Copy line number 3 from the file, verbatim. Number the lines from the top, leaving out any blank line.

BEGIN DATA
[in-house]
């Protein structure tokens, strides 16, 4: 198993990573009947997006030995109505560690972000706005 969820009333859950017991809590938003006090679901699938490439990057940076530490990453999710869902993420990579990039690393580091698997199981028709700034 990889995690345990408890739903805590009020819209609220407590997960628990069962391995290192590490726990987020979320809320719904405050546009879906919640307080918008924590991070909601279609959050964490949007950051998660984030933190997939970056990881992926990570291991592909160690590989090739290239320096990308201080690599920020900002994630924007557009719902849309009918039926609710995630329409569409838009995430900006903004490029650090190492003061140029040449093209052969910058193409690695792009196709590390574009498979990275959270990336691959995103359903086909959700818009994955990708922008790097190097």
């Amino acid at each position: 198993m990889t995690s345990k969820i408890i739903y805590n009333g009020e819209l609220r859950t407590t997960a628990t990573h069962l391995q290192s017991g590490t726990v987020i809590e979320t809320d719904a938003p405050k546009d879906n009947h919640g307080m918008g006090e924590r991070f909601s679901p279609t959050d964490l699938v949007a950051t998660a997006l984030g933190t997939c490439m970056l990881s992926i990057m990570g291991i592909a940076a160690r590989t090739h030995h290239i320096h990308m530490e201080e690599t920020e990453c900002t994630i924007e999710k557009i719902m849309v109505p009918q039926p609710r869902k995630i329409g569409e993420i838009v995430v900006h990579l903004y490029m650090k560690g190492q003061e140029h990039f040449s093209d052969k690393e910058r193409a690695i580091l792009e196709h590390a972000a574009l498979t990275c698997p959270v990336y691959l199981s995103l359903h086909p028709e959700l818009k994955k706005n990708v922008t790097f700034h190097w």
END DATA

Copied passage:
């Amino acid at each position: 198993m990889t995690s345990k969820i408890i739903y805590n009333g009020e819209l609220r859950t407590t997960a628990t990573h069962l391995q290192s017991g590490t726990v987020i809590e979320t809320d719904a938003p405050k546009d879906n009947h919640g307080m918008g006090e924590r991070f909601s679901p279609t959050d964490l699938v949007a950051t998660a997006l984030g933190t997939c490439m970056l990881s992926i990057m990570g291991i592909a940076a160690r590989t090739h030995h290239i320096h990308m530490e201080e690599t920020e990453c900002t994630i924007e999710k557009i719902m849309v109505p009918q039926p609710r869902k995630i329409g569409e993420i838009v995430v900006h990579l903004y490029m650090k560690g190492q003061e140029h990039f040449s093209d052969k690393e910058r193409a690695i580091l792009e196709h590390a972000a574009l498979t990275c698997p959270v990336y691959l199981s995103l359903h086909p028709e959700l818009k994955k706005n990708v922008t790097f700034h190097w």